There is limited literature on the impacts of shift work on behavioural changes among the paramedics. As paramedics try to cope with health problems caused by shift work, they tend to engage in substance abuse. Some of the behavioural changes adopted to help in dealing with challenges caused by uneven work schedule are at times detrimental to paramedic service providers. Trinkoff and Storr (1998) carried out a study to investigate the effects of shift work on alcohol, cigarettes, and drug abuse among the paramedics. The researchers sent questionnaires to 3,917 paramedic employees who responded under the condition of anonymity. Participants were to account for their past year’s trend in smoking coupled with alcohol and drug use. After investigating varied work schedule features such as shift, weekends, shift length, and overtime, the researchers identified that individuals that worked under shift work had high propensity to substance abuse. Staffs working in night shifts claimed that they consumed a lot of alcohol, coupled with intense smoking. On the other hand, paramedics that worked in rotational shifts reported to consume a lot of alcohol. In spite of the findings, the study did not consider other factors like job demand, which might push workers to engage in substance use. Consequently, it is not clear that shift work contributes to substance use, or the habit is fuelled by other factors as job demand in collaboration with shift work.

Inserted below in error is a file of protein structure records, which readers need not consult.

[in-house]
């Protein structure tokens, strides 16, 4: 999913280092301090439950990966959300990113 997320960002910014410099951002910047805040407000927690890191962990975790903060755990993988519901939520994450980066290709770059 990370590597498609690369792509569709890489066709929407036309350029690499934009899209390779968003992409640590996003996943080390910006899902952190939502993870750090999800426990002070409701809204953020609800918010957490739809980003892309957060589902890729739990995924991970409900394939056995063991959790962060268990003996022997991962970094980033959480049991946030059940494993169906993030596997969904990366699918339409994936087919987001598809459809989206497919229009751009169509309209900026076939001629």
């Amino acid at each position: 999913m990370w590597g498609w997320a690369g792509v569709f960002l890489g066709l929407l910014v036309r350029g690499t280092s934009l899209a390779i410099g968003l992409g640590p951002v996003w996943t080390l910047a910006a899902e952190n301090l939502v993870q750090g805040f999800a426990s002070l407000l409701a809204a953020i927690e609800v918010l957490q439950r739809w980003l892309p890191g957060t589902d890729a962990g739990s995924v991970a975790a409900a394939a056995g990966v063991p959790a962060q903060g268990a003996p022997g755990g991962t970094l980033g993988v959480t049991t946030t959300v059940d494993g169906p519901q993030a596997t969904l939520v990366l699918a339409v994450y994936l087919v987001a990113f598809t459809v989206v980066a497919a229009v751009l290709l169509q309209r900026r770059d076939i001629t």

Long-term health issues

A study that relates shift work to health conditions like cardiovascular diseases, diabetes, obesity, and gastrointestinal problems, is available. The study conducted by Berger and Hobbs (2006) revealed that, working under irregular shift work schedules may lead to an individual suffering from a range of undesirable health complications like cardiovascular, cancer and obesity. It was realised that shift work leads to cancer threats. This was after a study was conducted on paramedic workers. In 2007, a World Health Organization (WHO) subcommittee reached the conclusion that, shift work was somewhat one of the agents that cause cancer. The committee observed that individuals working in nightshifts had 50 percent chances of contracting breast cancer. Besides, there is evidence that shift work subjects employees to prostrate and colorectal cancer (Aasa et al, 2005). In spite of the study proving that shift work leads to cancer, it is not yet clear for how long an individual is supposed to be in shift work to suffer from cancer.

Additional research and recommendations